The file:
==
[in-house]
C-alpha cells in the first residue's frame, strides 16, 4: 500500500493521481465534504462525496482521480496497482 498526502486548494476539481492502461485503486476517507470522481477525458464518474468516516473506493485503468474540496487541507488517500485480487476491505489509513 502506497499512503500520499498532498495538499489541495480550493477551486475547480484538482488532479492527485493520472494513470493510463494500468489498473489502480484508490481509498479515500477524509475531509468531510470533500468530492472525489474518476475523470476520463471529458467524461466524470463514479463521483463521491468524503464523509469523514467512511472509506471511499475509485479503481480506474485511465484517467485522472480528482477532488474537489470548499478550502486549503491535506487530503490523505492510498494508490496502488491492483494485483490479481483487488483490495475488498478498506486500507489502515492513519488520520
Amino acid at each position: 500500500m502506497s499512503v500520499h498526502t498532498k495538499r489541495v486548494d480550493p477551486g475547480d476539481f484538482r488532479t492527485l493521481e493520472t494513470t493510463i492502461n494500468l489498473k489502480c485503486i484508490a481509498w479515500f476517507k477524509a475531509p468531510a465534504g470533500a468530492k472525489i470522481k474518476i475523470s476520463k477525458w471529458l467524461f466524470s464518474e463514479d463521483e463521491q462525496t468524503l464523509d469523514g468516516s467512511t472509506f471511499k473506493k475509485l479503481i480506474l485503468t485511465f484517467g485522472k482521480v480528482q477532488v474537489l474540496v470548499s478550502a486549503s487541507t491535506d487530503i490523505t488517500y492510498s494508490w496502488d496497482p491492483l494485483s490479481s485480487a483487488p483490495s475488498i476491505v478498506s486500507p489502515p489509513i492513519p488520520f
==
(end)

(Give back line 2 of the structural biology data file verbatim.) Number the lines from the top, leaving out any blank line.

C-alpha cells in the first residue's frame, strides 16, 4: 500500500493521481465534504462525496482521480496497482 498526502486548494476539481492502461485503486476517507470522481477525458464518474468516516473506493485503468474540496487541507488517500485480487476491505489509513 502506497499512503500520499498532498495538499489541495480550493477551486475547480484538482488532479492527485493520472494513470493510463494500468489498473489502480484508490481509498479515500477524509475531509468531510470533500468530492472525489474518476475523470476520463471529458467524461466524470463514479463521483463521491468524503464523509469523514467512511472509506471511499475509485479503481480506474485511465484517467485522472480528482477532488474537489470548499478550502486549503491535506487530503490523505492510498494508490496502488491492483494485483490479481483487488483490495475488498478498506486500507489502515492513519488520520